Writing about early retirement for a mainstream personal finance website also allows me to share some key lessons that are commonplace in our community, but are revelations to those outside of the FIRE community. The first post I ever wrote for DoughRoller, “Three Money Rules That Guarantee Early Retirement” was the most viewed and most shared article on the site that month.
Since then, I’ve had this article about saving more with less effort featured on Business Insider. I’ve also had my article “How To Save Money on Taxes By Retiring Early” featured on Accounting Today. Being featured in these types of publications helps me develop credibility and gain exposure.
Finally, writing for DoughRoller has allowed me to connect with Rob Berger who started and owns the site. This was a strategic play for me for several reasons. Since starting to blog about early retirement I have been humbled by how little I know about blogging. Rob is one of the earliest personal finance bloggers. He is very financially successful with his business while at the same time maintaining great integrity. He is also an early retiree, leaving the practice of law at age 50 last year. Thus, I view him as a role model for many of the things I would like to do and how I would like to live in “retirement”.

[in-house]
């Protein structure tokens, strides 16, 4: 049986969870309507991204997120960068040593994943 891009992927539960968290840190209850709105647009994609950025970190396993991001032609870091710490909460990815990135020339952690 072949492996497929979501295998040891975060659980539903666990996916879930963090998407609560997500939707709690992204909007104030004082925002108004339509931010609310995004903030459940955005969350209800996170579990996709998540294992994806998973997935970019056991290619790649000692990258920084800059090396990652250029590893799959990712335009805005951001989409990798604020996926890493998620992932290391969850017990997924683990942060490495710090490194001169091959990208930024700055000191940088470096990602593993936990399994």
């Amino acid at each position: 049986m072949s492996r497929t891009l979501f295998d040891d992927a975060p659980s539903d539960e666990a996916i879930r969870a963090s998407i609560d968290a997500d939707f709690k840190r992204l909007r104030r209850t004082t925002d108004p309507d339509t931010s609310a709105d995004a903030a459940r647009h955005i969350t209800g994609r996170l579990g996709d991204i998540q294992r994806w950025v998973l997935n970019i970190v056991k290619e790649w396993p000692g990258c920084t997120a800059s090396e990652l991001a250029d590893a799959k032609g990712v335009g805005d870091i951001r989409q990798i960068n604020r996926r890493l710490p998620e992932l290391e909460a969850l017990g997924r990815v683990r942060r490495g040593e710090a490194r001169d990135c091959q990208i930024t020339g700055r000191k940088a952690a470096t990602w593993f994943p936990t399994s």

What to Expect Going Forward
Going forward, I will continue to write my personal story here. As long as I am working, this will probably be limited to 1-2 posts each month. I will continue to do freelance work for DoughRoller, typically at a frequency of one article per month.
I am no longer worried about keeping the blog a secret to those that care enough to find it. Therefore, I will publicize when I publish anything on DoughRoller to those of you who subscribe to the blog and I will also share on Twitter.
Losing this secrecy will allow me to share, and thus better serve those of you who follow along with my writing here. It will also allow me to publicize my work for DoughRoller and anyone else I write for in the future, thus better serving those who I am doing work for. Losing the secrecy not only makes sense, it feels really good.
I’m curious to hear from other bloggers on this one. Whether going public or being anonymous, what do you think are the biggest drawbacks, and what has been most positive about the experience? Has anyone else started out anonymous and gone public? If so, how have things changed for you? Share your thoughts in the comments below.